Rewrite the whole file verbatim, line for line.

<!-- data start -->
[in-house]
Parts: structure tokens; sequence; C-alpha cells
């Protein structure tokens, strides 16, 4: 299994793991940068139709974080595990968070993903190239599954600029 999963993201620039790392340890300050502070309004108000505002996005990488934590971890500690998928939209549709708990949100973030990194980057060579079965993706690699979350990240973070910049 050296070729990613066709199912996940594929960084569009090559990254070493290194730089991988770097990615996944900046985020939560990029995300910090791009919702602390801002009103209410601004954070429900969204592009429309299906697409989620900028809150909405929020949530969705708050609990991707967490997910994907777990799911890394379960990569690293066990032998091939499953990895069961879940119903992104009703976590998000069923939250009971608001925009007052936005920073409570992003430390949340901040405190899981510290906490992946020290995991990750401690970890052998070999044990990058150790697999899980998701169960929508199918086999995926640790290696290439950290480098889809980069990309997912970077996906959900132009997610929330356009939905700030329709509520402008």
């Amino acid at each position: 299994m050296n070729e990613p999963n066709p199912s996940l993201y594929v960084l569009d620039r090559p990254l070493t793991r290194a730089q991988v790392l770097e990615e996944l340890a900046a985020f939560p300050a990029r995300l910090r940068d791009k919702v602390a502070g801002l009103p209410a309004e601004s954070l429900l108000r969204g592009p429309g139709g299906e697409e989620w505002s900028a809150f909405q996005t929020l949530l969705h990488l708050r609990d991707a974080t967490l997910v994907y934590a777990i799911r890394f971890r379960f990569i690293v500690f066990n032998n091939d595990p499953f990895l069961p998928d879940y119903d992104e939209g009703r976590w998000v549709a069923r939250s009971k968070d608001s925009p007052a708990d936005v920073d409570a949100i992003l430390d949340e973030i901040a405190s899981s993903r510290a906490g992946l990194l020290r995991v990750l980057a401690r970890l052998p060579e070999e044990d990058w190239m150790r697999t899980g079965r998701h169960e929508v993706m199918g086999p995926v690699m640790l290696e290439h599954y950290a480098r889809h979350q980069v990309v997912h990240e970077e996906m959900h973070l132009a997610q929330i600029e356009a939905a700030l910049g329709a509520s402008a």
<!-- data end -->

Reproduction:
[in-house]
Parts: structure tokens; sequence; C-alpha cells
């Protein structure tokens, strides 16, 4: 299994793991940068139709974080595990968070993903190239599954600029 999963993201620039790392340890300050502070309004108000505002996005990488934590971890500690998928939209549709708990949100973030990194980057060579079965993706690699979350990240973070910049 050296070729990613066709199912996940594929960084569009090559990254070493290194730089991988770097990615996944900046985020939560990029995300910090791009919702602390801002009103209410601004954070429900969204592009429309299906697409989620900028809150909405929020949530969705708050609990991707967490997910994907777990799911890394379960990569690293066990032998091939499953990895069961879940119903992104009703976590998000069923939250009971608001925009007052936005920073409570992003430390949340901040405190899981510290906490992946020290995991990750401690970890052998070999044990990058150790697999899980998701169960929508199918086999995926640790290696290439950290480098889809980069990309997912970077996906959900132009997610929330356009939905700030329709509520402008």
């Amino acid at each position: 299994m050296n070729e990613p999963n066709p199912s996940l993201y594929v960084l569009d620039r090559p990254l070493t793991r290194a730089q991988v790392l770097e990615e996944l340890a900046a985020f939560p300050a990029r995300l910090r940068d791009k919702v602390a502070g801002l009103p209410a309004e601004s954070l429900l108000r969204g592009p429309g139709g299906e697409e989620w505002s900028a809150f909405q996005t929020l949530l969705h990488l708050r609990d991707a974080t967490l997910v994907y934590a777990i799911r890394f971890r379960f990569i690293v500690f066990n032998n091939d595990p499953f990895l069961p998928d879940y119903d992104e939209g009703r976590w998000v549709a069923r939250s009971k968070d608001s925009p007052a708990d936005v920073d409570a949100i992003l430390d949340e973030i901040a405190s899981s993903r510290a906490g992946l990194l020290r995991v990750l980057a401690r970890l052998p060579e070999e044990d990058w190239m150790r697999t899980g079965r998701h169960e929508v993706m199918g086999p995926v690699m640790l290696e290439h599954y950290a480098r889809h979350q980069v990309v997912h990240e970077e996906m959900h973070l132009a997610q929330i600029e356009a939905a700030l910049g329709a509520s402008a």